And what about what's on the outside of each block?
BBs are separated by groups of metallic wires. These wires are connected to each other and to all inputs and outputs of the adjacent BBs by microswitches. The same burning file already mentioned also lists which micro-switches must be opened to let electricity flow. By opening different microswitches and properly configuring the BBs, you implement different circuit diagrams. This is what constitutes the field programmability of FPGAs.
You said 'within reasonable limits' a bit ago. That sounds a little suspicious…
Basically, the only limits are space and speed. The number of BBs inside each FPGA is constant, and physically limited by the size of the die. If the FPGA on your desk contains one BB less than what your design requires, you're out of luck: buy a bigger FPGA, or start the design from scratch.
Another space-related limit is finding the right combination of open micro-switches to implement all the internal 'wires' that are needed to connect all the BBs. It can, and does happen, that there are enough BBs but no free paths to realise all the needed wires among them. Equally frequent is the case where a route between two blocks exists, but it is so long that signals can't travel on it at the desired speed. In that case, you must try a different routing. The last, intrinsic limit is silicon speed. Each BB has a minimum internal delay, and you can't use a clock whose period is less than that delay.
How are FPGAs used in the industry?
In two ways, mainly. The first is as prototypes. An ASIC is terribly expensive to make, so it is common practice to buy a few FPGAs, mount them on a board, test the design with them and put it into an ASIC only when everybody is absolutely certain that it is correct. The second case is when you are sure of the design, but need so little units that it would be unprofitable to make a custom ASIC mask.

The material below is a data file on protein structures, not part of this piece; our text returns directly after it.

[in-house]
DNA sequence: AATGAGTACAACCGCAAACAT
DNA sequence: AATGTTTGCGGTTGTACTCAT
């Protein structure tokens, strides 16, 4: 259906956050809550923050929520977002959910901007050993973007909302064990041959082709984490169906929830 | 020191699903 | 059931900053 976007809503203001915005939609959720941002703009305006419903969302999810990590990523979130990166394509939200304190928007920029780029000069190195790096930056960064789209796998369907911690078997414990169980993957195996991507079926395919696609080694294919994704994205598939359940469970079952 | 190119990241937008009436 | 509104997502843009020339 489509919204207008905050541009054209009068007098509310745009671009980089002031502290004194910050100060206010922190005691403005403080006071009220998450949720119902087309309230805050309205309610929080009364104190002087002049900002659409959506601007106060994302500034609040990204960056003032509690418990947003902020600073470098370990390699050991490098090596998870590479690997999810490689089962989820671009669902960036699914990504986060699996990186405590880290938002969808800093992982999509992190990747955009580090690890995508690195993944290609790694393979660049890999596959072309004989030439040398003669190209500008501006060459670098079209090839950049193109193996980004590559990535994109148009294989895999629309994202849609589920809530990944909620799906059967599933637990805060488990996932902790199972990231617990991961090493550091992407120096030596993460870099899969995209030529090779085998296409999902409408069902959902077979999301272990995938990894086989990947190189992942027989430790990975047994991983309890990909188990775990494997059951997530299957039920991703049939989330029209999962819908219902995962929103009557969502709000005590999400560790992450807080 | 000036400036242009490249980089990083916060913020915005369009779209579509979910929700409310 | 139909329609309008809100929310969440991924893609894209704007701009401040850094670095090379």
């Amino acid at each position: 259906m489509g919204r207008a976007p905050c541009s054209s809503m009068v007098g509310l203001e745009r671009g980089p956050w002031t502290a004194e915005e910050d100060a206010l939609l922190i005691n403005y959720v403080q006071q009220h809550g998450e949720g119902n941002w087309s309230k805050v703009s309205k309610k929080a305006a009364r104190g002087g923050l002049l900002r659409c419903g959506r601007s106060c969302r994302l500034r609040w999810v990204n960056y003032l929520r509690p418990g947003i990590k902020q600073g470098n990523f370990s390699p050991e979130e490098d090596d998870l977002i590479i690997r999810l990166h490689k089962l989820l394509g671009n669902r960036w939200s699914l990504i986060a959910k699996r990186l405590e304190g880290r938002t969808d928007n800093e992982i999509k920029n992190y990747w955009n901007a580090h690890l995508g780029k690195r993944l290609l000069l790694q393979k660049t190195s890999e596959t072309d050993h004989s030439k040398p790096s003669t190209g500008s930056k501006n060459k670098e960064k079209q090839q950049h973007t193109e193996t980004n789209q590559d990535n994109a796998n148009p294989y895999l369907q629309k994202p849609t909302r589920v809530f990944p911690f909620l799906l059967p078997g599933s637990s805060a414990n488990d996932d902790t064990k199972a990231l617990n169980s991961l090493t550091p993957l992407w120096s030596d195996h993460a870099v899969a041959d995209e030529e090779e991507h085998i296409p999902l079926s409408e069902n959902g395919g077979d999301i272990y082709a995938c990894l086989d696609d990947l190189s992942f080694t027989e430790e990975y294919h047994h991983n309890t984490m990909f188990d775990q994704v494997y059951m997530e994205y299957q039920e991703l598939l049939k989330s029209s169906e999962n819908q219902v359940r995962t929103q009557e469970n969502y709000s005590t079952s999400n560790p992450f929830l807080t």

If FPGAs are so flexible, how come that they haven't completely replaced application-specific integrated circuits?
Because there is a price to pay. Fully customised masks mean that ASICs are optimised much more than FPGAs: the ASIC version of a given circuit requires much less space than in an FPGA and it also goes much faster, dissipates much less power and, when needed in large volumes, yields a much lower unit price. This is why, for example, you're unlikely to find FPGAs in your phone or iPod in the foreseeable future.
How do you go about designing an FPGA?
There are four main phases: the actual design, then simulation, logical synthesis, layout and burning. The last step consists of downloading the result of the layout into the flash memory connected to the FPGA. Design and simulation are done, as with ASICS, with HDL languages.
I seem to remember HDLs. Would you remind me what logical synthesis is?
This would be the moment when the final behavioural circuit model written in some HDL language is translated, by special compilers, to one huge Carnot map of the whole thing, that is, to one long list of basic Boolean operators and connecting nets: this is why this map is usually called netlist.
Then comes the layout, you said.
Right. The layout is the process of looking at the netlist and figuring out how to configure each BB and which micro-switches must be open to implement exactly the required function at the required speed.
Back to design for one moment: can FPGAs be open source, like software?